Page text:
Ethics are critical. Interestingly enough, in spite of the challenges that I think tech continues to have around user experience, and with incorporating real insight and understanding about people and humans and the work that it does, we’ve been reasonably quick move on the ethics conversation, not to say that the work happening there is done. I think it’s just getting started. But it’s been striking to me how quickly that conversation has unfolded. And I think it’s because the damage the potential damage and destruction, there are more and more people talking about that and making noise about that and trying to hold tech companies accountable. I’d like to see ethics move in the same vein that we’re trying to move Social Research, which is that it’s not something that ultimately lives outside. It doesn’t necessarily require extra processes and tools and governing boards, but that it becomes much more integral. And I think anyone working in that space today would say that’s exactly what we’re trying to get done. But just like the general face of social science work in product development, and in tech specifically, that’s going to take some time.
Camille Morhardt 19:29
I think maybe it was, let’s see, you were saying sort of around the 2006, 2009 timeframe, if the sharing economy was kind of the forefront of the way people were pushing technology to use it to a social benefit, essentially. Maybe it’s an economic benefit, we can argue about the benefits. What are people doing today, and you can pick if this is pre or post or during COVID that’s Similarly pushing technology in interesting social ways that maybe we hadn’t expected before.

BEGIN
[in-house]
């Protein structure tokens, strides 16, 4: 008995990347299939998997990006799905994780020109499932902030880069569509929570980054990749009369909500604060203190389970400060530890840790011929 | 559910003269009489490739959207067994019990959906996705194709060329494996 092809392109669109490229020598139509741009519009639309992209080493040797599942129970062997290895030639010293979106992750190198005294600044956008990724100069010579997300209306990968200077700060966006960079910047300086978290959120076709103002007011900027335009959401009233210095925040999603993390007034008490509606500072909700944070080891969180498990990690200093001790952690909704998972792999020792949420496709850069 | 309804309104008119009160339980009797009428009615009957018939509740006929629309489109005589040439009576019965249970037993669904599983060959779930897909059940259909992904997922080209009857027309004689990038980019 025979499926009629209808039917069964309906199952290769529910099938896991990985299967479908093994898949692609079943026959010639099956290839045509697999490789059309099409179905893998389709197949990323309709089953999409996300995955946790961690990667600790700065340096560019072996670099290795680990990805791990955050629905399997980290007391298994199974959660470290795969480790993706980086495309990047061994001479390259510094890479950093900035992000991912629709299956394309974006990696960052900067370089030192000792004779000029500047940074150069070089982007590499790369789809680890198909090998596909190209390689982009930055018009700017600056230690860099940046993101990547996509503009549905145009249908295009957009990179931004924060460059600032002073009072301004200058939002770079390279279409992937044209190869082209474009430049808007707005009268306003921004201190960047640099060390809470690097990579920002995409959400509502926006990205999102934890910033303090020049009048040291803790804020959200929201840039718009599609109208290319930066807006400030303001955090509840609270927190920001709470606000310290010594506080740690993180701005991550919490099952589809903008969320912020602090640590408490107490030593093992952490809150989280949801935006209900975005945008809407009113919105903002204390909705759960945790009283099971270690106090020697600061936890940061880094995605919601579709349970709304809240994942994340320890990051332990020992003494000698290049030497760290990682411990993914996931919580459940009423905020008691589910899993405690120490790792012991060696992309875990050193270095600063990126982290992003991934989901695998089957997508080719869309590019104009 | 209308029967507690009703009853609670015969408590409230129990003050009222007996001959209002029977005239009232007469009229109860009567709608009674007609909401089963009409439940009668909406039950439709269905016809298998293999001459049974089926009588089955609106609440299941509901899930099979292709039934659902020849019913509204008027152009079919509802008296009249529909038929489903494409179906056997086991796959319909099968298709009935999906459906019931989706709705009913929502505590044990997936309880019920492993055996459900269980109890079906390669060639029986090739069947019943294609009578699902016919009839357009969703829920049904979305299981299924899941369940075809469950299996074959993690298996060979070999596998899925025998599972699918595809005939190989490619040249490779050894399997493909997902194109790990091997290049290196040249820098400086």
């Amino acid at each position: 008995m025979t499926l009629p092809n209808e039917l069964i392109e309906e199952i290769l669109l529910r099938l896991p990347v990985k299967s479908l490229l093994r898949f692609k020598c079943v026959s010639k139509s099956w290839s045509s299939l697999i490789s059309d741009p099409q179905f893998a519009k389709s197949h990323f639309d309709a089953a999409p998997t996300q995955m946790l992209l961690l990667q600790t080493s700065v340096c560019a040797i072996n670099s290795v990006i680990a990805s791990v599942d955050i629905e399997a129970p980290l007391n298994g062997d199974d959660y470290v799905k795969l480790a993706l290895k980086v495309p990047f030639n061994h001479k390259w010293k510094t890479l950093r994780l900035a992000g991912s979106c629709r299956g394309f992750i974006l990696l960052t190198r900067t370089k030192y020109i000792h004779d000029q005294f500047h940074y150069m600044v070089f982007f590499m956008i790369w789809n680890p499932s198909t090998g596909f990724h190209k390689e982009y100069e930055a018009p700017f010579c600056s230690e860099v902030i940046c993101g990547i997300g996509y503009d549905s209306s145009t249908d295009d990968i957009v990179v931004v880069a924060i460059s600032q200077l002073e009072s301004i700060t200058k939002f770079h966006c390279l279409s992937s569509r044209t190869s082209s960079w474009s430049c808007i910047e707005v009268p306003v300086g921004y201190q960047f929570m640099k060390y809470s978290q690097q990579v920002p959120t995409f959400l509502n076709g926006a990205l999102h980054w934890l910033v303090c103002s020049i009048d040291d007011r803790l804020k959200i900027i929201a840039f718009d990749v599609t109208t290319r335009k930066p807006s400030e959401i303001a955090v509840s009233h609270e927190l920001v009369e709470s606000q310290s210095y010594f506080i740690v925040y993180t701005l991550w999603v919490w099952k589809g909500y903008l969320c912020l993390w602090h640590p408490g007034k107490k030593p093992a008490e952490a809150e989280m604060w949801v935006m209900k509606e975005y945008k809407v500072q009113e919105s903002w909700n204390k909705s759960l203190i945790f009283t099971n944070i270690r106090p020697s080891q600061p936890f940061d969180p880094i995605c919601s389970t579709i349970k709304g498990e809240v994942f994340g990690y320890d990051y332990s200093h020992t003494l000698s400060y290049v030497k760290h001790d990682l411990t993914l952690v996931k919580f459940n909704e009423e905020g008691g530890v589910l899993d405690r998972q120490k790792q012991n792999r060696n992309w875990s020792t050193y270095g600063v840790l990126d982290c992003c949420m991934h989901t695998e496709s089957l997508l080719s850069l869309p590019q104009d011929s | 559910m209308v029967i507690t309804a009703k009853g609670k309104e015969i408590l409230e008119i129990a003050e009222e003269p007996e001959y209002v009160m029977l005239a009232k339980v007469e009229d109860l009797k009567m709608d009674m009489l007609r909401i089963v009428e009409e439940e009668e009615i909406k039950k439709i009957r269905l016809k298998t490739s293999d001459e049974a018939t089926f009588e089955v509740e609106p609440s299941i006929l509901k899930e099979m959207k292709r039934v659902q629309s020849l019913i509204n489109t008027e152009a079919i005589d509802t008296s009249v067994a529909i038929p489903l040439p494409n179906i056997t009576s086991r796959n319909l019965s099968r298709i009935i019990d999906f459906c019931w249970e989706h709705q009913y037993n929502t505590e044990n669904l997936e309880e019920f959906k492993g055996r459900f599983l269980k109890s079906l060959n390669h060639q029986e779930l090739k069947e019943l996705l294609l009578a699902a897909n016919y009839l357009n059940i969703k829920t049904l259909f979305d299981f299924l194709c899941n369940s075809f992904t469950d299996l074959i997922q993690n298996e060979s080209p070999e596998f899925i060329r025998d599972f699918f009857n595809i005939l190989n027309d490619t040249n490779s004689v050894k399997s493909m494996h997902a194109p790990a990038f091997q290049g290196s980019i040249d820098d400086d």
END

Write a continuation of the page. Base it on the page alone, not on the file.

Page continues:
Maria Bezaitis 20:07
I think all the conversations around diversity and sustainability and the acknowledgement that there are is a social agenda that has nothing to do with tech that wants to hold tech accountable for what it does, that feels new and compelling. The fact that we’re at a point in time, for example, with diversity, where we are perhaps prepared to not just talk about diversity, but about race in the private sector. And that’s only happened because there’s a whole set of coalitions and a whole movement that is making that possible. So those are super interesting conversations. And they’re not being sourced by by tech, per se. They’re coming to technology from places and from people who have a very clear social agenda. And I think our job as researchers who are working in the tech sector, is to make sure that those conversations have a landing zone, to bring them inside our companies, and then work with the right partners inside our companies to change how things get made.
Camille Morhardt 21:06
I actually just recently had a conversation with Rhonda Fox, who had social equity at Intel. She was saying similar to what you’re saying inclusion anymore, it is not just representation, it’s not just a seat at the table, it’s once you’re sitting at the table, are you able to share and express and take in data and have the same experience that other people are? So we’ve taken a step beyond the numbers and we have to look at what does it look like when you’re in the thick of it? And in the middle of it? Are you actually having the same experience as other people?
Maria Bezaitis 21:39